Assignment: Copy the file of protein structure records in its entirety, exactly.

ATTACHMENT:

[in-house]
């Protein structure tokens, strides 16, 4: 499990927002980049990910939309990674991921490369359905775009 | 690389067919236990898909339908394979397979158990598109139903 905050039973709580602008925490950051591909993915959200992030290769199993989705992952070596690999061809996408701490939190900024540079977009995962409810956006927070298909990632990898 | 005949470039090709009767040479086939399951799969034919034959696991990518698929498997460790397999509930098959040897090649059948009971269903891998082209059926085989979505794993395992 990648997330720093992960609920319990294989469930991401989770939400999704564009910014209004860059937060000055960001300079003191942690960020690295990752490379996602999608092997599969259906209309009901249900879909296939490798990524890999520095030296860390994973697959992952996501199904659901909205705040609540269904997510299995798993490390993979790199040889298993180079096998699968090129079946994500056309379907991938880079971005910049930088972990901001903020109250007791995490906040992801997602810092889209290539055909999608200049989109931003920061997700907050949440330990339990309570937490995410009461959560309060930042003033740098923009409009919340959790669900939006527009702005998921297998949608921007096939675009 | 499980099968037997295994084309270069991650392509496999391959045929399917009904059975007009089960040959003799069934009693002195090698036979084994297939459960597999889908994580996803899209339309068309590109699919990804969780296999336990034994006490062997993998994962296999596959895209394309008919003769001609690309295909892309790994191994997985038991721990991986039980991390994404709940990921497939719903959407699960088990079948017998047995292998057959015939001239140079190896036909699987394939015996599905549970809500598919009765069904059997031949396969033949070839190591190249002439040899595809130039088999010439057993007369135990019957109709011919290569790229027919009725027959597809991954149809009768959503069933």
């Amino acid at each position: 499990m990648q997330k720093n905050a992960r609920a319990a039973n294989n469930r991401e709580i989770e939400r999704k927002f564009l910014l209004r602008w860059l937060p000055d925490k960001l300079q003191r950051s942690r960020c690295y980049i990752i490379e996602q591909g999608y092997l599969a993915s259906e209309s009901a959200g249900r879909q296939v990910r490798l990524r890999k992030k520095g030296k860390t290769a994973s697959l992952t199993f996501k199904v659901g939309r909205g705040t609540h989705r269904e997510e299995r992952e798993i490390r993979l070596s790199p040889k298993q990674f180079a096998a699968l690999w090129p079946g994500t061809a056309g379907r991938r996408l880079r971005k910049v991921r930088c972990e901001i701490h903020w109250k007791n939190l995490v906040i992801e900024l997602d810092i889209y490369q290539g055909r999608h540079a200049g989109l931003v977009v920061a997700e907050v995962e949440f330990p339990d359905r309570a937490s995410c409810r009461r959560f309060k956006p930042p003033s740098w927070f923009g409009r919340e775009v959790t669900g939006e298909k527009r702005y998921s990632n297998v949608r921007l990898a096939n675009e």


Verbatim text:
[in-house]
């Protein structure tokens, strides 16, 4: 499990927002980049990910939309990674991921490369359905775009 | 690389067919236990898909339908394979397979158990598109139903 905050039973709580602008925490950051591909993915959200992030290769199993989705992952070596690999061809996408701490939190900024540079977009995962409810956006927070298909990632990898 | 005949470039090709009767040479086939399951799969034919034959696991990518698929498997460790397999509930098959040897090649059948009971269903891998082209059926085989979505794993395992 990648997330720093992960609920319990294989469930991401989770939400999704564009910014209004860059937060000055960001300079003191942690960020690295990752490379996602999608092997599969259906209309009901249900879909296939490798990524890999520095030296860390994973697959992952996501199904659901909205705040609540269904997510299995798993490390993979790199040889298993180079096998699968090129079946994500056309379907991938880079971005910049930088972990901001903020109250007791995490906040992801997602810092889209290539055909999608200049989109931003920061997700907050949440330990339990309570937490995410009461959560309060930042003033740098923009409009919340959790669900939006527009702005998921297998949608921007096939675009 | 499980099968037997295994084309270069991650392509496999391959045929399917009904059975007009089960040959003799069934009693002195090698036979084994297939459960597999889908994580996803899209339309068309590109699919990804969780296999336990034994006490062997993998994962296999596959895209394309008919003769001609690309295909892309790994191994997985038991721990991986039980991390994404709940990921497939719903959407699960088990079948017998047995292998057959015939001239140079190896036909699987394939015996599905549970809500598919009765069904059997031949396969033949070839190591190249002439040899595809130039088999010439057993007369135990019957109709011919290569790229027919009725027959597809991954149809009768959503069933």
């Amino acid at each position: 499990m990648q997330k720093n905050a992960r609920a319990a039973n294989n469930r991401e709580i989770e939400r999704k927002f564009l910014l209004r602008w860059l937060p000055d925490k960001l300079q003191r950051s942690r960020c690295y980049i990752i490379e996602q591909g999608y092997l599969a993915s259906e209309s009901a959200g249900r879909q296939v990910r490798l990524r890999k992030k520095g030296k860390t290769a994973s697959l992952t199993f996501k199904v659901g939309r909205g705040t609540h989705r269904e997510e299995r992952e798993i490390r993979l070596s790199p040889k298993q990674f180079a096998a699968l690999w090129p079946g994500t061809a056309g379907r991938r996408l880079r971005k910049v991921r930088c972990e901001i701490h903020w109250k007791n939190l995490v906040i992801e900024l997602d810092i889209y490369q290539g055909r999608h540079a200049g989109l931003v977009v920061a997700e907050v995962e949440f330990p339990d359905r309570a937490s995410c409810r009461r959560f309060k956006p930042p003033s740098w927070f923009g409009r919340e775009v959790t669900g939006e298909k527009r702005y998921s990632n297998v949608r921007l990898a096939n675009e």